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Old 17th July 2019, 03:54 PM   #101
Markw4 is offline Markw4  United States
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Quote:
Originally Posted by ishizeno View Post
If that is the case, what can be done to preserve the output signal between the operational amplifiers mounted on the DAC board and the XLR connector(s) mounted on another board?
Any I/V opamps should be on the same ground plane as the dac chip, according to ESS. http://www.esstech.com/files/4514/40...PCB_Layout.pdf
There can also be a little RF that comes out of a dac chip, which can get into the opamps and affect distortion. Reference designs don't always get everything completely right/optimal, at least at first for a new type of product. Even today there is discussion about eliminating the 'ESS hump' over at ASR, and it seems that it was an ESS distributor who performed some experiments to find a solution, apparently not ESS itself.

The point is that making a very good dac is still not quite something that can be assured on a first iteration. It can be a project in itself that takes time and effort.

Last edited by Markw4; 17th July 2019 at 03:58 PM.
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Old 17th July 2019, 04:03 PM   #102
ishizeno is offline ishizeno
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Of course! I totally assume that our first iteration won't be good at all, but I'm just trying to reduce the number of things that are totally wrong about it. So, I take it that I should keep the opamps on the same board as the DAC chip, right?

Looking at Figure 83. External I-V Conversion Circuit Example (Mono mode) of 019001308-E-00, is it fair to assume that everything to the right of the I-V Conv. Circuits (the section within a dotted line) could go on the XLR output board, while everything within the dotted line would stay on the DAC board?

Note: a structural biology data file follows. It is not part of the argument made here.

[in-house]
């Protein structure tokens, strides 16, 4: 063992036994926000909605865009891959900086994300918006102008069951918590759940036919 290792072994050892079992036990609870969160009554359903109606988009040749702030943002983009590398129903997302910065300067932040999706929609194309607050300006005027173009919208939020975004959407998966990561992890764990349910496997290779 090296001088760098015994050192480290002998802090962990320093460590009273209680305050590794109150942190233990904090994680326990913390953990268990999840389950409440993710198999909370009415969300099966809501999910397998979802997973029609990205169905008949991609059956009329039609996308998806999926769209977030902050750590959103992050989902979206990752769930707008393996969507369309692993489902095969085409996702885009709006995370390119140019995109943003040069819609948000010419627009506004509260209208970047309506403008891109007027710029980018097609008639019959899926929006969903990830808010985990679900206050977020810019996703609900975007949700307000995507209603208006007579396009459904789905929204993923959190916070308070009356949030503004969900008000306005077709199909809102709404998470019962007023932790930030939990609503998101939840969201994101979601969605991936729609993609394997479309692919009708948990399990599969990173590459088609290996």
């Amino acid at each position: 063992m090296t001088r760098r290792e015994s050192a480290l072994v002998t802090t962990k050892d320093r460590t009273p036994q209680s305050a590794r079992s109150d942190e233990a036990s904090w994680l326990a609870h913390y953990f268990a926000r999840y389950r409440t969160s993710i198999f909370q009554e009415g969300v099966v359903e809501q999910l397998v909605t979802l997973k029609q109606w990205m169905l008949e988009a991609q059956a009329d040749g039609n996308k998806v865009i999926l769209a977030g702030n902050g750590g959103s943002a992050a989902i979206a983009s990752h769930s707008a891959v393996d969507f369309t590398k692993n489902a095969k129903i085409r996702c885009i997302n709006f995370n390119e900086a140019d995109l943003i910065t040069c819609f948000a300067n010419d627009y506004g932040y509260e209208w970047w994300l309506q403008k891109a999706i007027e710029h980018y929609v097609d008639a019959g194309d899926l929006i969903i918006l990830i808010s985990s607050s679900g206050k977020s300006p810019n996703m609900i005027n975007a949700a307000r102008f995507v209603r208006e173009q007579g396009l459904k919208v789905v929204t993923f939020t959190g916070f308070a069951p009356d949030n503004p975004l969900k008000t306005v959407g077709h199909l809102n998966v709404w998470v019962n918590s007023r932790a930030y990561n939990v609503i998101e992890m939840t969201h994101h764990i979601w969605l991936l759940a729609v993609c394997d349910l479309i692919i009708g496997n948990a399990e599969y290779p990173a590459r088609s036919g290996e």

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Old 17th July 2019, 04:15 PM   #103
Markw4 is offline Markw4  United States
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Originally Posted by ishizeno View Post
...is it fair to assume that everything to the right of the I-V Conv. Circuits (the section within a dotted line) could go on the XLR output board, while everything within the dotted line would stay on the DAC board?
Assuming you can protect the signals from noise sources and maintain clean grounds, that seems like a reasonable thing to try. Depending on how far and or where the signals might run, you might include a small-ish resistor in series with the I/V outputs to provide some isolation from wiring capacitance.
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Old 17th July 2019, 04:17 PM   #104
ishizeno is offline ishizeno
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That makes sense. Thanks!